Campotosto, located within the Gran Sasso and Monti della Lago National Park, is home to the mortadella that bears its name, long known as coglioni di mulo (“mule’s balls”) thanks to its testicle-like, ovoid shape and the fact they are sold in pairs, tied together with string. They are still made following the same rules as in the past, when local families would gather together in an unusual communal effort to produce the mortadellas. They would then be consumed from Easter.
The salami is made by finely grinding high-quality, lean cuts of pork, like the shoulder and the thigh, then adding ground belly to give the right proportion of fat to the mixture. The pork mixture is wrapped around a distinctive chunk of fat (known as the lardello), around 10 centimeters long. A stick is stuck into the lower part of the binding, so that as the meat ages and dries out, the strings can be tightened. Once they have been prepared, the mortadellas are hung from a pole and exposed for around 15 days to the smoke of a fire fuelled with oak or beech wood. They are then transferred to natural aging rooms, where the tramontana (north wind) and the altitude (around 1,300 meters above sea level) ensure the ideal temperature and humidity for optimal drying. After three months they are ready to be consumed. The slices are dark red in color, with the lardello bright white. In the mouth, the meat is chewy and dense, while the fat is sweet and crisp. This important salami, with its full-bodied, lingering flavor, demands pairing with an equally significant wine.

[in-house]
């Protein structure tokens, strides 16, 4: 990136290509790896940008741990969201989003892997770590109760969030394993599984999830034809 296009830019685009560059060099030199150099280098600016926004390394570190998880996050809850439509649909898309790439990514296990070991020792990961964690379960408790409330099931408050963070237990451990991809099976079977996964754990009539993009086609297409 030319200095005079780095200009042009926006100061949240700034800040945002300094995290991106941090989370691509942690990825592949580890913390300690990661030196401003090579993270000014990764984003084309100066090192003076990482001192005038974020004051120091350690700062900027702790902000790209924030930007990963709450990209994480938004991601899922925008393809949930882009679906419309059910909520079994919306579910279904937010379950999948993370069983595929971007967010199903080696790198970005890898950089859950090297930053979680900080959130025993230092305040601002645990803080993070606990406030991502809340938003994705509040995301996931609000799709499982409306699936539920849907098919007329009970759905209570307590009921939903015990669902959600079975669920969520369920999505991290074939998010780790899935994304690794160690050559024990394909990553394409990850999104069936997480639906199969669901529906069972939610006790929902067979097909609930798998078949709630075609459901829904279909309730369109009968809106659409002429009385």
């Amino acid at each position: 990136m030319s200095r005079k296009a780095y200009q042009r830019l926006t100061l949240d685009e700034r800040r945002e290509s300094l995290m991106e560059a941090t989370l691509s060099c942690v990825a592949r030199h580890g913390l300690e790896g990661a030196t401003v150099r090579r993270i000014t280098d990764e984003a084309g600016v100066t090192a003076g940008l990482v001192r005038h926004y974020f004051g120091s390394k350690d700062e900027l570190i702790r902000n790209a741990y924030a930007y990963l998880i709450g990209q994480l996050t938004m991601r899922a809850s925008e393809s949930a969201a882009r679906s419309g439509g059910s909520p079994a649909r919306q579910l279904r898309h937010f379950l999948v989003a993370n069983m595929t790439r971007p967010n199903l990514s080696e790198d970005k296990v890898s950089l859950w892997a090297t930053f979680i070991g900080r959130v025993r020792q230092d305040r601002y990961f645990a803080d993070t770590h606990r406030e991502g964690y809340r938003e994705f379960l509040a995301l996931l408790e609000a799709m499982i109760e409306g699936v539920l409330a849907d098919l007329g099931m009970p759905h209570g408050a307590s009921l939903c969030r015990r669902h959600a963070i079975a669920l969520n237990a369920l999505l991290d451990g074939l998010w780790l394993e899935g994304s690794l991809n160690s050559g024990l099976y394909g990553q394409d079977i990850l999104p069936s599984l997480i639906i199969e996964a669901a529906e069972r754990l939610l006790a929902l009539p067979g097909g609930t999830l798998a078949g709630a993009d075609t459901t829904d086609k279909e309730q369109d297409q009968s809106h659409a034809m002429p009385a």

Produced during the winter. The Presidium protocol stipulates a minimum maturation period of two months
Campotosto Municipality, L’Aquila Province
Presidium supported by
Gran Sasso and Laga Mountains National Park
Via San Giorgio, 1
Località Poggio Cancelli
Tel. +39 347 9402266
di Ugo Paolini
Via Piave, 5
Tel. +39 328 1790042